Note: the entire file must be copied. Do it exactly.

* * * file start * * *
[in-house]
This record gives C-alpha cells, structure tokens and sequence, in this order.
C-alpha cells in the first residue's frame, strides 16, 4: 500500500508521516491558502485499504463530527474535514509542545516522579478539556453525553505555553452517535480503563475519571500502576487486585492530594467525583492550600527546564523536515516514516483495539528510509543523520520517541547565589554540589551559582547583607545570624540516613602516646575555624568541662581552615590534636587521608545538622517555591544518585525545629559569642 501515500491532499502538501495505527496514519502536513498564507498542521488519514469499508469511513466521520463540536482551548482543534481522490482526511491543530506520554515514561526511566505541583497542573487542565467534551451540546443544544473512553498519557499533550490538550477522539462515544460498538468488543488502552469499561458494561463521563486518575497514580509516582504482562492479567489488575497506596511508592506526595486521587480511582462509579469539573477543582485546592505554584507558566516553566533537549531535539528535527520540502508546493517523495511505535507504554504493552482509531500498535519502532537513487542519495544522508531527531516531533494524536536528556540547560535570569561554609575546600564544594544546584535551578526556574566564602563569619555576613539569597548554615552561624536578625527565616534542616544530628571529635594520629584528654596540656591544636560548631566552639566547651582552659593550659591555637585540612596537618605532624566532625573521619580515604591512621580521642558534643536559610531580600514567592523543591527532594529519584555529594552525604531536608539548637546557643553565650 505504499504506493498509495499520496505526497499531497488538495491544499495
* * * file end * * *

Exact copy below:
[in-house]
This record gives C-alpha cells, structure tokens and sequence, in this order.
C-alpha cells in the first residue's frame, strides 16, 4: 500500500508521516491558502485499504463530527474535514509542545516522579478539556453525553505555553452517535480503563475519571500502576487486585492530594467525583492550600527546564523536515516514516483495539528510509543523520520517541547565589554540589551559582547583607545570624540516613602516646575555624568541662581552615590534636587521608545538622517555591544518585525545629559569642 501515500491532499502538501495505527496514519502536513498564507498542521488519514469499508469511513466521520463540536482551548482543534481522490482526511491543530506520554515514561526511566505541583497542573487542565467534551451540546443544544473512553498519557499533550490538550477522539462515544460498538468488543488502552469499561458494561463521563486518575497514580509516582504482562492479567489488575497506596511508592506526595486521587480511582462509579469539573477543582485546592505554584507558566516553566533537549531535539528535527520540502508546493517523495511505535507504554504493552482509531500498535519502532537513487542519495544522508531527531516531533494524536536528556540547560535570569561554609575546600564544594544546584535551578526556574566564602563569619555576613539569597548554615552561624536578625527565616534542616544530628571529635594520629584528654596540656591544636560548631566552639566547651582552659593550659591555637585540612596537618605532624566532625573521619580515604591512621580521642558534643536559610531580600514567592523543591527532594529519584555529594552525604531536608539548637546557643553565650 505504499504506493498509495499520496505526497499531497488538495491544499495